Why Should I Read This?
Parents need to have honest conversations with their kids about all kinds of tough issues. Talking about sexual orientation is especially important. Here’s why:
Talking about sexual orientation can protect your child from prejudice. Your child may at some point be called "gay" or "fag" even if she or he isn’t gay. And your child will probably see kids teased or attacked for supposedly "being gay."
There are more than two million school-age lesbian and gay Americans. Many of these children are subjected to verbal or physical abuse by their peers and even by their teachers, according to a report by the highly respected organization Human Rights Watch. Visit the web site http://www.hrw.org/reports/2001/uslgbt/ to read the powerful Human Rights Watch report.
Many heterosexual children also suffer the consequences of anti-gay prejudice. Talking with your kids from a young age about sexual orientation will help them to deal with fears, prejudices and misinformation they will inevitably be exposed to.
Talking about sexual orientation will help you to pass on the values of respect and understanding to your child. Like most kids, your children and teens probably have relatives or family friends who are gay and they see gay characters on TV. Your child will have questions about gay people and will look to you for answers. Your silence on these issues can be interpreted in ways you don’t intend, so it’s important to take these opportunities to share your values with your child.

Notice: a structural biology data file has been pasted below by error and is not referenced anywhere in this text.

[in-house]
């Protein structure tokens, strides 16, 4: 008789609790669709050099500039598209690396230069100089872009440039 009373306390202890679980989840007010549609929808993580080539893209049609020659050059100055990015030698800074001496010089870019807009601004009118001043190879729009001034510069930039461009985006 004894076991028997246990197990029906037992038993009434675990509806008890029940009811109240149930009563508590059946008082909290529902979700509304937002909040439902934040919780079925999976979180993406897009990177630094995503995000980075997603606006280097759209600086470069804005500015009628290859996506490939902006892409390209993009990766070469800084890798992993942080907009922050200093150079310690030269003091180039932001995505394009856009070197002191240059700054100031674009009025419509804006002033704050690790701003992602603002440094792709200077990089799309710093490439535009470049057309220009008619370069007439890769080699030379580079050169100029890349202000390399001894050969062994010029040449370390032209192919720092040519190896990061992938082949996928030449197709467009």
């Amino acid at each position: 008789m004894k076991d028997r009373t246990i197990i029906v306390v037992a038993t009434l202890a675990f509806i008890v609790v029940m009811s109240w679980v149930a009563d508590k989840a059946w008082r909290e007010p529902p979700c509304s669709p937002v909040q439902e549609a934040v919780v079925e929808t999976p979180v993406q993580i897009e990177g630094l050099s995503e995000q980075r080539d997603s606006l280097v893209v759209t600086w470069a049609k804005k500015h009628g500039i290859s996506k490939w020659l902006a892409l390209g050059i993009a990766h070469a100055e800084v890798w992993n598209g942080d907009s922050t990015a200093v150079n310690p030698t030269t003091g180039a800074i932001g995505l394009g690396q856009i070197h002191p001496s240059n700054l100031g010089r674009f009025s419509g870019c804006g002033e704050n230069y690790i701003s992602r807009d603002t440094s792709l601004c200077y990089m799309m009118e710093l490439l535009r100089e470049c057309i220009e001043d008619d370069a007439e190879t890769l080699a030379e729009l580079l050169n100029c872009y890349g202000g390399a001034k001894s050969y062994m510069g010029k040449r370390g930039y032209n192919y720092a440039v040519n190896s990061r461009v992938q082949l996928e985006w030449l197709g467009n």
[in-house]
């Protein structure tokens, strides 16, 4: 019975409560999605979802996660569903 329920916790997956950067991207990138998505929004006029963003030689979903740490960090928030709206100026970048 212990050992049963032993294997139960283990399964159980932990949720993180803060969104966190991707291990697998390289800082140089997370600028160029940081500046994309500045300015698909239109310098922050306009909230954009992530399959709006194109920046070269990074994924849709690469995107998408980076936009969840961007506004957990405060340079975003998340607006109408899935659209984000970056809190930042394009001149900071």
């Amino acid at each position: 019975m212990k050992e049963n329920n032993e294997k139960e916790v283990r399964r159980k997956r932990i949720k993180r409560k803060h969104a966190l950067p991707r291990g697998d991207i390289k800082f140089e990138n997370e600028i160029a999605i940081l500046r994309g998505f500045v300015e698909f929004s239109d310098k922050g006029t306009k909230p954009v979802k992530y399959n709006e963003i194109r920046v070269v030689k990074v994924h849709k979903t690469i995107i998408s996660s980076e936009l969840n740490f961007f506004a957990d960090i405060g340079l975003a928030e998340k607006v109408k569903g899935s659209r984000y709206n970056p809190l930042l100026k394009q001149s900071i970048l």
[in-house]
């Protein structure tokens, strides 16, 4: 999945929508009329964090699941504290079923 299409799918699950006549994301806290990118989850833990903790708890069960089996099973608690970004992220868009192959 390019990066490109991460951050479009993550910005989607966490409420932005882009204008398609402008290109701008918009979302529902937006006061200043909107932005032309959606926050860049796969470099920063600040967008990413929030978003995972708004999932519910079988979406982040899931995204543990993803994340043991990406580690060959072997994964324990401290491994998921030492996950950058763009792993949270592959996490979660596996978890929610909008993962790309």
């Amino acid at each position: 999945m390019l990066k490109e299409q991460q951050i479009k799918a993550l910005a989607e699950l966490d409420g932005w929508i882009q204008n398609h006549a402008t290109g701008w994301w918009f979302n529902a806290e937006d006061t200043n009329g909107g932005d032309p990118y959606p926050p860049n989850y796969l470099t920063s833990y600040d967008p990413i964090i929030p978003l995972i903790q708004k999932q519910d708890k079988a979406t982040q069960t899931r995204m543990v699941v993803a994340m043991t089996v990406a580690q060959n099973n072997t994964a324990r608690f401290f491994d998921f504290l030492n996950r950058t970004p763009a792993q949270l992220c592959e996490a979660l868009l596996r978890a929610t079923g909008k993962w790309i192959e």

You don’t have to fully understand or accept homosexuality to promote tolerance. Misinformation, ignorance and fear about homosexuality can sometimes lead to violence and bullying against children perceived as different - regardless of whether or not they are gay. By speaking with your son or daughter, you will be teaching important values like respect for the feelings of other people, regardless of differences.
Talking about sexual orientation will make it easier to discuss other tough issues with your child. Sexual orientation is one of the toughest issues for parents to discuss with their children. If you can talk to your kids about it, you’ll be better prepared to talk about other important yet difficult subjects.
This brochure suggests a few ways to turn awkward moments into opportunities for you to become closer to your child. Throughout this brochure are quotes from parents who discuss their experience talking to their children about gays and lesbians.
A nationwide survey of 1,000 parents in 2001 found the following:
61% said they would discuss homosexuality if their children asked questions.
56% of parents say that prejudice and discrimination against gays and lesbians is morally wrong.
67% of parents believe in teaching children that gay people are just like other people.
Survey of 1,000 parents, Lake Snell Perry and Associates, 2001
"In the suburbs where we live, the worst insult you can sling at another kid is to call him gay. "He’s so gay," kids say. Out of all the bad things you could say about someone he’s mean, selfish, ill-tempered, ignorant, greedy I can’t believe that calling someone gay is the ultimate cut."
mother of three,
"Your kids take clues from the things you do every day. But other things you want to bring up with them because they won’t bring them up. Especially because the media is a huge influence on the way my kids see things. It’s everywhere. I mean the TV and the advertising. And their friends, too. So when it comes to sexual orientation, I want them to know that my view is that people are people. Their sexual orientation is their business. It doesn’t have to be a big deal."
mother of three,
Last Updated 11/16/06